V. Market overview of the Property Market

The construction and real estate industry has traditionally been a key driver of growth for the local economy. Moreover, the positive correlation between the performances of the local economy and the construction and real estate industry has been particularly evident in recent years. These have been mainly fuelled by favourable local and external macroeconomic dynamics as well as various initiatives (including fiscal incentives) by the Government of Malta aimed at boosting the overall level of public and private investment, regenerate business/retail and consumer confidence and increase the participation and relocation of numerous foreigners and foreign companies opting to reside and do business in Malta.

The most recent data, issued by the Central Bank of Malta, shows that property prices in Malta increased by 6% in 2019 over the previous year. This led the CBM Property Price Index, which tracks movements in the advertised prices of the major types of residential property, to reach a new all-time high of 298.7 points as at the end of 2019 compared to 281.1 points as at the end of 2018.

The CBM Property Price Index also shows that property prices in Malta have increased by a compound average growth rate of 5.6% per annum (in nominal terms) since 2000. The most recent upturn in property prices in Malta was mainly demand-driven. In fact, although statistics show that the number of permits for residential units issued by the Planning Authority eased slightly for the first time in five years, this was still the second highest amount of planning permits for new dwellings ever issued.

During 2019, the Planning Authority sanctioned the development of 12,485 units, slightly lower than the 12,885 permits issued in 2018 but significantly higher than the 9,006 permits issued in 2017. The slight decline in 2019 was due to a decline in permits for apartments (the largest category of residential units), while maisonettes and terraced houses both experienced increases.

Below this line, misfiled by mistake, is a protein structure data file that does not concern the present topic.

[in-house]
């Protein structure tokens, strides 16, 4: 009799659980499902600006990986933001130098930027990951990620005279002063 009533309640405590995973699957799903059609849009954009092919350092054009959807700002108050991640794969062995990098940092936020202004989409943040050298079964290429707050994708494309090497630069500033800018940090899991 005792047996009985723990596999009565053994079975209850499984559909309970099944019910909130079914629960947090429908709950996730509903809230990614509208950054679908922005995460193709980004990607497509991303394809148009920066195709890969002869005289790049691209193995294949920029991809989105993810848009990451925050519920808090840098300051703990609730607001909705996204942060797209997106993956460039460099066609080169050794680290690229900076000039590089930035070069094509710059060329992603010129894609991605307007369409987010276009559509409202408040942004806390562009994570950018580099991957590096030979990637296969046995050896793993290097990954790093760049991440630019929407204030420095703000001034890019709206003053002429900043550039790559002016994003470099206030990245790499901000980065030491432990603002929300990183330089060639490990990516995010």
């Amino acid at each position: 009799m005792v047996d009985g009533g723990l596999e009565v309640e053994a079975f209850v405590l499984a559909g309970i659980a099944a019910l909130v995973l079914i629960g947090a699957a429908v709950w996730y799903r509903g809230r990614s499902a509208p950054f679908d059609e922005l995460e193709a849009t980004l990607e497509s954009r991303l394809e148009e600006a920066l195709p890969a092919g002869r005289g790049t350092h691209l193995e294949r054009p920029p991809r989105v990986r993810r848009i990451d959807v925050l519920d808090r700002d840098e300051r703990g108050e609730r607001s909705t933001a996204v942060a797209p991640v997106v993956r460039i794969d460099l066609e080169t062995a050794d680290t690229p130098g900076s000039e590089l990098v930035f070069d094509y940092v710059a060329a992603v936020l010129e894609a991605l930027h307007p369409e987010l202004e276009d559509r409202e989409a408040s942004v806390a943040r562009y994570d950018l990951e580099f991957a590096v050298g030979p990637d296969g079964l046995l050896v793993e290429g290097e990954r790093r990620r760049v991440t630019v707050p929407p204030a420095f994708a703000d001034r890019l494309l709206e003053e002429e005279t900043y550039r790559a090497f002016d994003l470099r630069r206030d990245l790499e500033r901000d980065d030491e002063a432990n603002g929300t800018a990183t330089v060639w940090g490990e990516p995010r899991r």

Commercial Property

Although commercial property is a very important niche of the local property market, available statistics are indeed limited. Nonetheless, empirical evidence suggests healthy and buoyant demand, particularly for high quality office space in line with the increase in the number of foreign companies operating in Malta. Indeed, with the constant influx of foreigners seeking to set up, transfer or expand their business locally, the demand for office space has increased considerably in recent years, mainly driven by government’s efforts at promoting Malta as a prime international business destination particularly for entities operating in financial services, i-gaming, information technology, aircraft maintenance and maritime.

Other factors that contributed towards this success are an advanced telecommunications network, highly skilled professionals at competitive labour costs, Malta’s strategic location and the implementation of laws in line with EU laws and directives.

Economic Results

Property remains an important contributor to the country’s GDP. The improved activity and sentiment across the local property market also reflected in the contribution of this sector to Malta’s GDP. In fact, gross value added of the construction sector increased by over 14% to €447m in 2019 compared to €393m in the previous year.

Over the same period, the percentage share of the construction sector to Malta’s GDP grew as the construction sector grew at a faster pace than other sectors within the local economy. Similarly, during 2019 strong growth was also registered within the real estate activities segment which grew at a rate of 7% to €552m from €514m in 2018.

COVID-19 impact on the property sector

The COVID-19 pandemic has impacted the residential rental market in Malta in a number of ways. Firstly, the demand side from incoming tourism has ceased following the temporary closure of Malta International Airport and the lasting effect on tourism worldwide. Secondly, a substantial number of third-country nationals have been made redundant and have since been repatriated to their home countries and in doing so increasing the number of vacant residential properties.